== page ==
Yuck - Yuck
Actually, it is not just that, it just sounds so American generally. What we have here is nothing short of a paean to the likes of Dinosaur Jr. , Sonic Youth etc. The band claim to be influenced most by Pavement and the slowcore outfits like Sparklehorse and the Red House Painters. Well, the only connection I can see with the first two is the distinctly lo-fi production technique which creates the impression this was all recorded on a beat box It is a clever technique, if done well, and one which adds character, but it only serves to emphasise the American-ness of the sound. The problem is that in going for that lo-fi sound the band have emphasises the fuzziness of the guitars, leading to the inevitable and utterly tedious comparisons with shoegaze - because as all self-appointed musical gurus know, fuzzy guitars ARE shoegze.
But if there are doubts about where the spiritual origins of Yuck lie, then listen to the opening sequences of the first two tracks. Then try telling me that "Get Away" is not based on Dinosaur Jr.'s "Freak Scene" and "Operation" is just Sonic Youth's "Teenage Riot" put through the rehashing machine. But nobody makes music like this anymore, I hear you say. That's true, they don't. But they don't for a damn good reason - the world has moved on since those pre-grunge days. If you are going to revive something at least give it a new twist. Otherwise, all you are doing is copying what someone else has already done.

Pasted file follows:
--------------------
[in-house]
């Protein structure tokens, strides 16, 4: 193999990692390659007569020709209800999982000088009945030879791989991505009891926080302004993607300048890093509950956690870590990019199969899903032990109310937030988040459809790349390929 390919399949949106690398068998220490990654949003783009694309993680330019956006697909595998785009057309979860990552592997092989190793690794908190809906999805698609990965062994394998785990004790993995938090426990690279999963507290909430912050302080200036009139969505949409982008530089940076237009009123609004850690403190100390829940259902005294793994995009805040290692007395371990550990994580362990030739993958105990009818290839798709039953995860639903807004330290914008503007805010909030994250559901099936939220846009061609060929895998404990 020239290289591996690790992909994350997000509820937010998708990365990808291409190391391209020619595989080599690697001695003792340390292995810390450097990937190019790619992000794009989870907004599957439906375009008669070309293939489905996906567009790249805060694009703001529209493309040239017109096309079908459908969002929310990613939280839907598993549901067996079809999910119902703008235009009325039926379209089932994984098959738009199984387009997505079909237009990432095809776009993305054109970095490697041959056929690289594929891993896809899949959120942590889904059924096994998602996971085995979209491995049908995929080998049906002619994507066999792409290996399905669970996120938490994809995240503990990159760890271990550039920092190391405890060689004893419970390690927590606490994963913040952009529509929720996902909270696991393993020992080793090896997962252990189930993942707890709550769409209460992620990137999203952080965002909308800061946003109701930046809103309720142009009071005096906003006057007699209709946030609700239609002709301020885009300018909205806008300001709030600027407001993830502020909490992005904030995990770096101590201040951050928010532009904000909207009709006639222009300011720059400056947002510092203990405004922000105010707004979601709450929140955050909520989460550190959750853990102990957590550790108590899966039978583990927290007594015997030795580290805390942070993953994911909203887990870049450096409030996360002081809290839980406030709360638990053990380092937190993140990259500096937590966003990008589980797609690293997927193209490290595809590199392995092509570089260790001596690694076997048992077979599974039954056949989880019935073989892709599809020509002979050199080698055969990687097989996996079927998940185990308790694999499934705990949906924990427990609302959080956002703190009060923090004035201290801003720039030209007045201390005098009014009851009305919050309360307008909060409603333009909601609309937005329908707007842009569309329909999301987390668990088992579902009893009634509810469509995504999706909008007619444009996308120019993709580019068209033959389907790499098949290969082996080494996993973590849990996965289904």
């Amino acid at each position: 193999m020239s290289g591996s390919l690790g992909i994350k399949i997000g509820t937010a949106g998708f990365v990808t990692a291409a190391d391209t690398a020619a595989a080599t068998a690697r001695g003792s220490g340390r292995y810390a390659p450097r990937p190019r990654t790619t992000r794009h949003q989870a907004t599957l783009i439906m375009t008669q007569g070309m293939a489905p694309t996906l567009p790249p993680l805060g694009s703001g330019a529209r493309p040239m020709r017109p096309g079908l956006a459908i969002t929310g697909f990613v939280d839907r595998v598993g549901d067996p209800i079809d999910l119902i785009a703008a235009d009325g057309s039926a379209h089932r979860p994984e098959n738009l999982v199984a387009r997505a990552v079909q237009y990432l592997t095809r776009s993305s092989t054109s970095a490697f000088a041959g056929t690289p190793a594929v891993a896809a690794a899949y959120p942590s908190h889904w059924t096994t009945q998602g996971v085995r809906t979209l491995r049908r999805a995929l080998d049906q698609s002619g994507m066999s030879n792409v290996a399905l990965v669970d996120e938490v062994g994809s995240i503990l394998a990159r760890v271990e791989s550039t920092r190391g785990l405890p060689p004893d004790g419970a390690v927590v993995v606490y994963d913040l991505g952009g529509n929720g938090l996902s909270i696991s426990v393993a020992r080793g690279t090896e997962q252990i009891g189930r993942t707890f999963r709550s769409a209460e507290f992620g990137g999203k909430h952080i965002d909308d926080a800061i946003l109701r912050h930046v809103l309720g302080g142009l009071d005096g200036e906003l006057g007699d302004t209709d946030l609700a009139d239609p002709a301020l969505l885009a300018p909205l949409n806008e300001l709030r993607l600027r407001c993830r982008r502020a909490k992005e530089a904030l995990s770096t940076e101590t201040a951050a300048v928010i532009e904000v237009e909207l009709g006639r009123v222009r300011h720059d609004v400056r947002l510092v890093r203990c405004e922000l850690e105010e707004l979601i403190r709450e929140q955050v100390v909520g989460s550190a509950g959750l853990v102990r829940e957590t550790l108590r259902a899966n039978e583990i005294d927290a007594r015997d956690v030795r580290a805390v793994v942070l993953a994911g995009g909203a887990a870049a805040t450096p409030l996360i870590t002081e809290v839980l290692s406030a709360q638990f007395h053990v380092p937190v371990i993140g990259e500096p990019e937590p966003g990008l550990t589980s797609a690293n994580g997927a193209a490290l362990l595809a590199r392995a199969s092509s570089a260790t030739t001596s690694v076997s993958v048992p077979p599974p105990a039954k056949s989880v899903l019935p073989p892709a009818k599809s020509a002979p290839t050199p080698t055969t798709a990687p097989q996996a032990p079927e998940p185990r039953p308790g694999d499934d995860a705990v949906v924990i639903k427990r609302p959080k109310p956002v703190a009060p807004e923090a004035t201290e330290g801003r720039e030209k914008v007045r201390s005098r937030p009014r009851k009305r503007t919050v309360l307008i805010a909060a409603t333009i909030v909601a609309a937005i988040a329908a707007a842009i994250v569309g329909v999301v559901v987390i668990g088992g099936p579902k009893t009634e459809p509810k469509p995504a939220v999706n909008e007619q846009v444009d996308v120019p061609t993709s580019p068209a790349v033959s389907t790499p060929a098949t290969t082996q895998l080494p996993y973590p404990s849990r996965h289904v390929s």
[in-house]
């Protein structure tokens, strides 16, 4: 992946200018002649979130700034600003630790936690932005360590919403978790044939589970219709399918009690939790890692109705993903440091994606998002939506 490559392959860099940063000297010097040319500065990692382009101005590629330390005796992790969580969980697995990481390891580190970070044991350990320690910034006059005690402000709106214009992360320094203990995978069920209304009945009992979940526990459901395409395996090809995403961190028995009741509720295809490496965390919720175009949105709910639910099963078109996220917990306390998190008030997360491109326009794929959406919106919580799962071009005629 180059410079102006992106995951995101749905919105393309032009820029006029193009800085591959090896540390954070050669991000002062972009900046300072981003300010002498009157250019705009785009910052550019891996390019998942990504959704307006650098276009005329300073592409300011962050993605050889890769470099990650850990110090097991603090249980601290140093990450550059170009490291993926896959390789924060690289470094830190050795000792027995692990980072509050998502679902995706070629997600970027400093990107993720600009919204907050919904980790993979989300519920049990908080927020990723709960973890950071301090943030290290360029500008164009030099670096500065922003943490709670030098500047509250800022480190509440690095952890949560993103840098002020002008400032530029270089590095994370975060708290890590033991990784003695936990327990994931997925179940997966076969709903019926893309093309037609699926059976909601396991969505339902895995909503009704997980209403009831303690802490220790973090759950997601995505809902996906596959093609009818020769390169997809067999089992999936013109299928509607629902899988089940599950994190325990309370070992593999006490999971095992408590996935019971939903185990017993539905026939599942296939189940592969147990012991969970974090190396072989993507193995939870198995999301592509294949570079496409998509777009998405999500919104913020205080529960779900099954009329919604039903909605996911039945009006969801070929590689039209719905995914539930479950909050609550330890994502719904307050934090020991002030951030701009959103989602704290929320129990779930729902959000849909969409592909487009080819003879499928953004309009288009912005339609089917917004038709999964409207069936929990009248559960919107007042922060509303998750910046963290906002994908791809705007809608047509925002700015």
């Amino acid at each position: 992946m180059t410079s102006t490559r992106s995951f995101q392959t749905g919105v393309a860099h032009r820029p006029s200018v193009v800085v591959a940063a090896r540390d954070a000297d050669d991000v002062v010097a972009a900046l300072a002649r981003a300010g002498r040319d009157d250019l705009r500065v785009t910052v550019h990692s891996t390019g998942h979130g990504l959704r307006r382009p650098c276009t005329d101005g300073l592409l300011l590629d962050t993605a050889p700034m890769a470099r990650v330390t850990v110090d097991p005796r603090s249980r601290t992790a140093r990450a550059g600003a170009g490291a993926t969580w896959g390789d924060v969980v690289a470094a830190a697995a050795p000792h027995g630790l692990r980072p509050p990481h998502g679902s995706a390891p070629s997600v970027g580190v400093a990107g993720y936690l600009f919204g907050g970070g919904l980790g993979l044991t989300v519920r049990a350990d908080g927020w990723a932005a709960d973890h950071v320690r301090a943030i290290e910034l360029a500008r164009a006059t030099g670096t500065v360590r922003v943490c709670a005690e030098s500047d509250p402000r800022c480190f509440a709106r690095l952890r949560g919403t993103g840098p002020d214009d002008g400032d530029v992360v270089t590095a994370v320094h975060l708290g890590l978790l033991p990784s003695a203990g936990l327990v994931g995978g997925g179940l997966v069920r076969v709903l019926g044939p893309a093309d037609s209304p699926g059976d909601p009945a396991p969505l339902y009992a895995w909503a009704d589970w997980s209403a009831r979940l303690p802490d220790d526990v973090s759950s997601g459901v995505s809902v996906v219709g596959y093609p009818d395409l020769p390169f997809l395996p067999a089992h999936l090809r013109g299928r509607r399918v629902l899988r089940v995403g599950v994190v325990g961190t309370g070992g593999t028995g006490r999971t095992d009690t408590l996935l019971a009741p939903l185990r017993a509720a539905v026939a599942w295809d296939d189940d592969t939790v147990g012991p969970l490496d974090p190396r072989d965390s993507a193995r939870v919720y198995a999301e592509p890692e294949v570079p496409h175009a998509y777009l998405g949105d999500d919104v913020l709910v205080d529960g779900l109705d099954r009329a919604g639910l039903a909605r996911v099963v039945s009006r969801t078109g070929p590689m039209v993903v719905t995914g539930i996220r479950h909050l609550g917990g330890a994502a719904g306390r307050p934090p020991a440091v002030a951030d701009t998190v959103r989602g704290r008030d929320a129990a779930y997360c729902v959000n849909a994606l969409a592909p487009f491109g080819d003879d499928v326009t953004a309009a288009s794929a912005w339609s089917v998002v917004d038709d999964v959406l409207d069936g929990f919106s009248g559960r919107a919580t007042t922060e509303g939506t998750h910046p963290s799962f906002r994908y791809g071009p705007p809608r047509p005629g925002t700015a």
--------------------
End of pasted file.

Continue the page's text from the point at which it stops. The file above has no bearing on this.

Now so far, you may be getting the impression that Yuck is one of those retro albums which aims to evoke the spirit of the late eighties and early nineties before grunge swept all before it. Well, you may be right. But there is another interpretation. Yuck is the product of a band who are too bloody lazy to do anything else. Start with the name - can't be bothered to think up a name for the album and hardly can raise the effort to think of a name for the band. And as for the cover, well, it is hardly Rembrandt is it? I'll bet it took them all of, oh, 30 seconds to design that one. Then there's the music - well the band can't even be bothered to come up with new ideas so they rehash old ones, and even use old tunes as well. Lyrics? Endless repetition of "Trying to make it through the wall" in "Operation" hardly constitutes innovation.
So, what is it to be? Is this a clever piece of homage to the band members' favourite sounds of the past, or the half-arsed product of sheer inability to think creatively? Well, I don't really know. And yet, oddly, there are times when I quite like it. Only in places, mind you. The opener is probably the best track on the album, and "Suicide Policeman" has some sort of almost sing-along charm about it that, despite its miserable theme, almost sounds happy. The problem with "Yuck" is that I never really cared for it the first time round. The old Dinosaur Jr. was, well, too raw for my delicate sensibilities and I never got the point of Sonic Youth. And don't even get me started on Pavement. So if I didn't like that, why should I like this? Truth is, Yuck is probably the best American Indie album of 1991. It's a bit late and you're on the wrong continent, guys.
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